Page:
What it’s like to be 1 of 3 women leading a Fortune 500 tech company
Good morning, Broadsheet readers! New Zealand will ease its lockdown restrictions, street harassment persists, even during a pandemic, and we talk to the rare woman leading a Fortune 500 tech company. Have a productive Tuesday.
– Sitting down with Su. If you’re a regular reader, you have certainly heard us bemoan the small number of female CEOs in the Fortune 500 (that total now stands at 35). But the number is even more alarming when you narrow it down to those leading technology companies—three.
Lisa Su, an engineer with a PhD from MIT, who leads chipmaker Advanced Micro Devices, represents one third of that total. For Fortune‘s most recent issue, Su sat down with our colleague Aaron Pressman (co-author of the delightful tech newsletter Data Sheet) to talk about how she managed to turn the once-floundering company around, why she believes AMD’s sweet spot is in powering high performance applications like supercomputing, A.I., and gaming, and what the heck an exaflop is (spoiler: it’s computing 1 quintillion floating point calculations per second—or a 1 followed by 18 zeros.)
She also addresses her status as the rare woman to head a major tech player, stressing the need to give women more opportunities in the industry and to push for more gender diversity in technical leadership. That said, she doesn’t sugarcoat the reality of running—and staffing—a Fortune 500 technology company: “At the end of the day it’s always about, Let’s get the best person in the job,” says Su.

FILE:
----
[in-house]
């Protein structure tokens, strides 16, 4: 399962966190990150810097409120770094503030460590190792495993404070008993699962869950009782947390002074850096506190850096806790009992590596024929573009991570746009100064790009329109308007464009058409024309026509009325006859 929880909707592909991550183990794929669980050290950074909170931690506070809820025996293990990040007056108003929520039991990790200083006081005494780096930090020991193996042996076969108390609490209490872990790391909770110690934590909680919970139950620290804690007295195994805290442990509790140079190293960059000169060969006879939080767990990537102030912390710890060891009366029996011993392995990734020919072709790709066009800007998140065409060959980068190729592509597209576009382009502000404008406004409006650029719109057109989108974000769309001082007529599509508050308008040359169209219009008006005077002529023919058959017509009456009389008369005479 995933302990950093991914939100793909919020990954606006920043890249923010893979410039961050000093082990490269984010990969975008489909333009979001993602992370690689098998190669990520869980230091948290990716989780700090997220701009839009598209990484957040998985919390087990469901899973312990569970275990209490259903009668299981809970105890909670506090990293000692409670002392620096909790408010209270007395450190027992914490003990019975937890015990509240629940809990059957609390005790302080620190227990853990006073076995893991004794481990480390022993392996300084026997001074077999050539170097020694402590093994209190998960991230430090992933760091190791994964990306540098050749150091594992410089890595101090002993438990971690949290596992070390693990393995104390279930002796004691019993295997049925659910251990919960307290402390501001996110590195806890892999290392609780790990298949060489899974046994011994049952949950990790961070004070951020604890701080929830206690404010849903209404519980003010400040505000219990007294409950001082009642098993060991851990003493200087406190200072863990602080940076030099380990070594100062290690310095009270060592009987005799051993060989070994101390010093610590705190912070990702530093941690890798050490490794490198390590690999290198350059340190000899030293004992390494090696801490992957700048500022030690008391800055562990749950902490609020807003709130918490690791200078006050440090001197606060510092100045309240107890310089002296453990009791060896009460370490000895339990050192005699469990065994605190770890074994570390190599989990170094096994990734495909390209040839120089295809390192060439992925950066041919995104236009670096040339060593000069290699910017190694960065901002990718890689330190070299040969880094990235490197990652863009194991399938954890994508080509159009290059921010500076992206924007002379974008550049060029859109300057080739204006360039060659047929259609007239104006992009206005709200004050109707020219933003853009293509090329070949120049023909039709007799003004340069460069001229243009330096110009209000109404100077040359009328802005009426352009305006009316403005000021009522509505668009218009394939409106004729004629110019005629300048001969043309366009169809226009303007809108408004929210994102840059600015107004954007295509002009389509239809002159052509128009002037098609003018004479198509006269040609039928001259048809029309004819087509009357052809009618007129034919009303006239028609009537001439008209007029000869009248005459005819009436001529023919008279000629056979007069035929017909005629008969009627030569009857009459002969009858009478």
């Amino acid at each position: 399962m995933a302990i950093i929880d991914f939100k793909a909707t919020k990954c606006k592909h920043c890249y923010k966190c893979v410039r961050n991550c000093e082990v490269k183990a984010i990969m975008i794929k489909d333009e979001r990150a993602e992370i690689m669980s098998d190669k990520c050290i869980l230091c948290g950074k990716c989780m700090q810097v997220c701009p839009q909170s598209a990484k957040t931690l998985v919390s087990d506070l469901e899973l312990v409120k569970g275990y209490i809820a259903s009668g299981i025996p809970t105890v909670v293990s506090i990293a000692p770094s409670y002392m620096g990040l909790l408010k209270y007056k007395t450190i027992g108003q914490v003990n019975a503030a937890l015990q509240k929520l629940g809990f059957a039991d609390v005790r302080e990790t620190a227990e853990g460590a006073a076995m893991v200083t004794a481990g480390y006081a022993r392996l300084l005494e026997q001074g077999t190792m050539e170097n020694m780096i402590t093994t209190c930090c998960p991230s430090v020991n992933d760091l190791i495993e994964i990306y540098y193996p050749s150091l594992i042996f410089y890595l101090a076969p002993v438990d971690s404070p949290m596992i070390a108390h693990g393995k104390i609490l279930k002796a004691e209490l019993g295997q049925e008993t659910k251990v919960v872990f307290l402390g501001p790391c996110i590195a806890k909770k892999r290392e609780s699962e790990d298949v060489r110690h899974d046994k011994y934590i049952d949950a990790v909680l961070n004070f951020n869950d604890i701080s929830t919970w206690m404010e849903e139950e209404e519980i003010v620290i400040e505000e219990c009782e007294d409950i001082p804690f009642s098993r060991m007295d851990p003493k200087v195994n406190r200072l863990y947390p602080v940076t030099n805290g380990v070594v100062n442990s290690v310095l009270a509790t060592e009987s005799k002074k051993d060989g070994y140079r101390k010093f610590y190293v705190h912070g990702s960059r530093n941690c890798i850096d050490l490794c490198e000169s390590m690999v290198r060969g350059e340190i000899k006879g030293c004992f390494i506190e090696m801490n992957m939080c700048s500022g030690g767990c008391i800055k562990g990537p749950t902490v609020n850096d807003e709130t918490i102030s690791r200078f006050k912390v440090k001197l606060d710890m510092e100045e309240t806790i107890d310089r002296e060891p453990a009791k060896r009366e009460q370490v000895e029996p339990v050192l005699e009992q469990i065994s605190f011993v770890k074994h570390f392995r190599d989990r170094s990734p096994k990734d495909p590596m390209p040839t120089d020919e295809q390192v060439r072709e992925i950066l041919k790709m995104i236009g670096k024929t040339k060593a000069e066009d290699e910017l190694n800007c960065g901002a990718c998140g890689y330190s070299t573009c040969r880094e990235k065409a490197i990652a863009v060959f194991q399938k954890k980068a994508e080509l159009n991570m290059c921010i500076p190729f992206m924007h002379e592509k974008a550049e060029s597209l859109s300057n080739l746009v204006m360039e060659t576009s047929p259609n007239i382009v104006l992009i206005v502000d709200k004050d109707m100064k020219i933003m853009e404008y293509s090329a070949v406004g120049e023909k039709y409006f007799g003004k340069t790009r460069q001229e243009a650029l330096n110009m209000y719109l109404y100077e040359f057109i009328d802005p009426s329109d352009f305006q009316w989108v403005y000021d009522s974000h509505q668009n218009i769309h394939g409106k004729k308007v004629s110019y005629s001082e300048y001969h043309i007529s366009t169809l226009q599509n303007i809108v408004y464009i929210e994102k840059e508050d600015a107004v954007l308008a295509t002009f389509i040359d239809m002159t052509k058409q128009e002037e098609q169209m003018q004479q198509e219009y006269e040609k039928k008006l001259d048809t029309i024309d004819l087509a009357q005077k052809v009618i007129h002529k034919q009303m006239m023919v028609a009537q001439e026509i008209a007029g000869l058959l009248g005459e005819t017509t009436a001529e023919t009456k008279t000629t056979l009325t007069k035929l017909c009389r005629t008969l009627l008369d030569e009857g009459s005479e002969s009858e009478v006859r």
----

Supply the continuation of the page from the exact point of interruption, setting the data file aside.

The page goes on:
And because there is no such thing as a business that hasn’t been impacted by the pandemic, Aaron talked to Su about logistics of pivoting 10,000 employees to a work-from-home model and guarding a global supply chain against the coronavirus-imposed chaos that’s rocking so many tech and manufacturing companies.
For Su, it’s meant making sure AMD is resilient enough to weather this crisis—and hopefully, the next one too:
“It’s having redundancy in your supply chain. It’s having redundancy in your engineering teams. It’s building the notion of, hey, you have your contingency plans as things change,” she says. “And, in some sense, it’s building a company that can withstand lots of different things related to the environment we’re operating in.”
Read Aaron’s full interview—edited by yours truly!—here.
Finally, if you’re interested in getting a more behind-the-scenes look at covering business in the age of the coronavirus, I’d invite you to tune in to a Zoom call this Wednesday at 1 pm ET. Fortune‘s Erika Fry and Adam Lashinsky will talk about how Seattle (the focus of Erika’s latest story), San Francisco (Adam’s home and the subject of his February feature), and the tech communities of both cities have attempted to address the pandemic. You can join the call here. See you there!
Today’s Broadsheet was produced by Emma Hinchliffe.
ALSO IN THE HEADLINES